Michael Phelps has dropped the 200 metres freestyle from his schedule for next month's London Olympics, leaving him with seven events for his Games swansong.
The American qualified for eight events at the US Trials, the same number he swam at Athens in 2004 and Beijing in 2008, but ditched the freestyle to focus on the relays.
"I looked at all of the events and it really just came down to the programme," Phelp's coach Bob Bowman told reporters.
"It came down to the 400 IM (individual medley) or the 200 free had to go. I think he'd be good in the in either one but it just made sense to drop the 200 free."
Phelps triumphed in the 200m freestyle in the Beijing Games when he won an unprecedented eight gold medals but was beaten in the four-lap race at the last two world championships.
The 27-year-old won the 200 at the Olympic trials but in a relatively slow time of one minute of 45.70, well outside the world record currently held by Germany's Paul Biedermann.
"What he did here was quite good but we realised that the level he did here will not be acceptable to win gold medals in London in most of the events," Bowman said.
"This allows him to focus all of his energy to the 4x100 relay on the second night of the meet without having to do two 200m frees the night before."
By dropping the 200m free, Phelps will now swim seven events; the 100 and 200 butterfly, the 200 and 400 individual medleys and three relays, and has good chances in all of them and adding to his Olympic stockpile.
He already holds the record for the most gold medals at a single Olympics (eight) and overall (14) and needs just three more medals of any colour in London to surpass the overall mark of 18 held by former Soviet gymnast Larisa Latynina.
Phelps has struggled for motivation after his amazing performance in Beijing and only got back into serious training 18 months ago.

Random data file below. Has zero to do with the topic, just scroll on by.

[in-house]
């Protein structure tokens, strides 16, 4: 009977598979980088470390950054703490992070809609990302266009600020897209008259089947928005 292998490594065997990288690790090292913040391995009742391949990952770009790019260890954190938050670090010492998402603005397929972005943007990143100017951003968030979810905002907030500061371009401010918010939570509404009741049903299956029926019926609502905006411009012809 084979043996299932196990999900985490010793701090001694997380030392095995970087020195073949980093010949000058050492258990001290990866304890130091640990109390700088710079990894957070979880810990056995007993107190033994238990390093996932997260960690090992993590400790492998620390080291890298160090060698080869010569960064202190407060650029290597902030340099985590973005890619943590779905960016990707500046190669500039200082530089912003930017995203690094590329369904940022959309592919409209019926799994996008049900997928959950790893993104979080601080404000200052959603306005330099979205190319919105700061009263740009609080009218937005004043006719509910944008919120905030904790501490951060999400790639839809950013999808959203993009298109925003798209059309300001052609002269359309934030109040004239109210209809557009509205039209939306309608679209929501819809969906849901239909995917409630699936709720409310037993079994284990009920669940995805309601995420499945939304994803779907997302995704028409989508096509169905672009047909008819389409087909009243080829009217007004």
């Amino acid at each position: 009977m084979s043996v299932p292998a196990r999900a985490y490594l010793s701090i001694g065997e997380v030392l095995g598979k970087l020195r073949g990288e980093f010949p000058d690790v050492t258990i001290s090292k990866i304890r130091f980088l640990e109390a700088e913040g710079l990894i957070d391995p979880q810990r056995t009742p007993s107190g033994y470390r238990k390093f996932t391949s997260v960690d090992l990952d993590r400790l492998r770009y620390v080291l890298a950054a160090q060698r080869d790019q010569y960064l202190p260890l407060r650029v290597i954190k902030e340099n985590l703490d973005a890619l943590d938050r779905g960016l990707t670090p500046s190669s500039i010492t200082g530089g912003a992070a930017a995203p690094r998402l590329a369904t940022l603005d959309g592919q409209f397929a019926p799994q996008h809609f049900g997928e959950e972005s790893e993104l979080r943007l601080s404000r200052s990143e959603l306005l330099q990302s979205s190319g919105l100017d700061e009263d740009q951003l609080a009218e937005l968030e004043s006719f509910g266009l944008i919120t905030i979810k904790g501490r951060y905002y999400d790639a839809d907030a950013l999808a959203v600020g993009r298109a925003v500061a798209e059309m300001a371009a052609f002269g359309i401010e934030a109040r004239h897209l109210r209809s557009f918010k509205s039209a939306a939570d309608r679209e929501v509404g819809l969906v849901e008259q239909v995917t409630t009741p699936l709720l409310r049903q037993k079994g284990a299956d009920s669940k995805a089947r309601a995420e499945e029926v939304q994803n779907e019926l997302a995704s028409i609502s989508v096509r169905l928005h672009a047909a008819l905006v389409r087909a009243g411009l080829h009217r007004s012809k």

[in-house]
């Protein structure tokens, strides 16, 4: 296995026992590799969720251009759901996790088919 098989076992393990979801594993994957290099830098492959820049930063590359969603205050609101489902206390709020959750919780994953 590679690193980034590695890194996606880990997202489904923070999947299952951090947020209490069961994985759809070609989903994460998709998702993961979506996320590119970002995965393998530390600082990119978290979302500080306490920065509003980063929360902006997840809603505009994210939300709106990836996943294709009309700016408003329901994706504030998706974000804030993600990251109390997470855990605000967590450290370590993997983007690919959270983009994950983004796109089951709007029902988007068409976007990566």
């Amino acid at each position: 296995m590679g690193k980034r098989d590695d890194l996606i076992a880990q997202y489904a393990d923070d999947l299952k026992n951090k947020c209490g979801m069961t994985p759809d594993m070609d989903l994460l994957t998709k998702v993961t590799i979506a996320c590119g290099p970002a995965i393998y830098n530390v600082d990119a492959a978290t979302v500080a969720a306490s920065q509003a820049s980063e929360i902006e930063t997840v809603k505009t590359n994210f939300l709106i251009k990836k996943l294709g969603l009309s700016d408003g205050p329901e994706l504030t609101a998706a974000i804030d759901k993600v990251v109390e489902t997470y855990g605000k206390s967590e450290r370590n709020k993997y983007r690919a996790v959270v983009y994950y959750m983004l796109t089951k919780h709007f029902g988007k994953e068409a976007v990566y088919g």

He had hinted that he would swim a reduced programme in London, which will be his fourth and final Olympic appearance, but it was only after he finished all his events at the trials that the decision to drop the 200m was made.
"As Michael said all along, it wasn't going to be eight. He's said that for the last four years," Bowman said.
"It makes sense. No-one should be expected to do that twice. Once was enough."
His withdrawal from the 200 freestyle forced a reshuffle in the US team and left Ryan Lochte as the favourite to win gold.
Ricky Berens, who finished third in the trials to make the relay team, will replace Phelps in the individual race.
Davis Tarwater, who finished seventh, was added to the relay squad, although Phelps remains an automatic choice for all three relays.
Lochte beat Phelps in the 200 freestyle final at last year's world championships in Shanghai and finished a close second to his rival at the US trials when he was also swimming a gruelling programme.
US head coach Gregg Troy, who is also Lochte's regular coach, said it made sense for Phelps to drop an event.
"That's a tough programme Michael swims, it's really tough," Troy said.
"He's a little bit older, and those older guys don't recover quite as quickly, and it's hard to do."
Strong US Squad
The squad was made up of 23 men and 24 women. The oldest member of the team was 36-year-old Jason Lezak, who qualified as a reserve in the 4x100m freestyte relay. The youngest was 15-year old Katie Ledecky, the winner of the 800m freestyle.
Colorado teenager Missy Franklin, like Phelps, also
qualified for seven events, including the relays. She is the first
American female swimmer to do so and has already emerged as the new
star of the women's team heading to her first Olympics.
"I think she's proven that she can handle the highest pressure with her performance here over the last week," women's head coach Teri McKeever said.
"She's 17-years-old, but she handled this meet like a seasoned professional."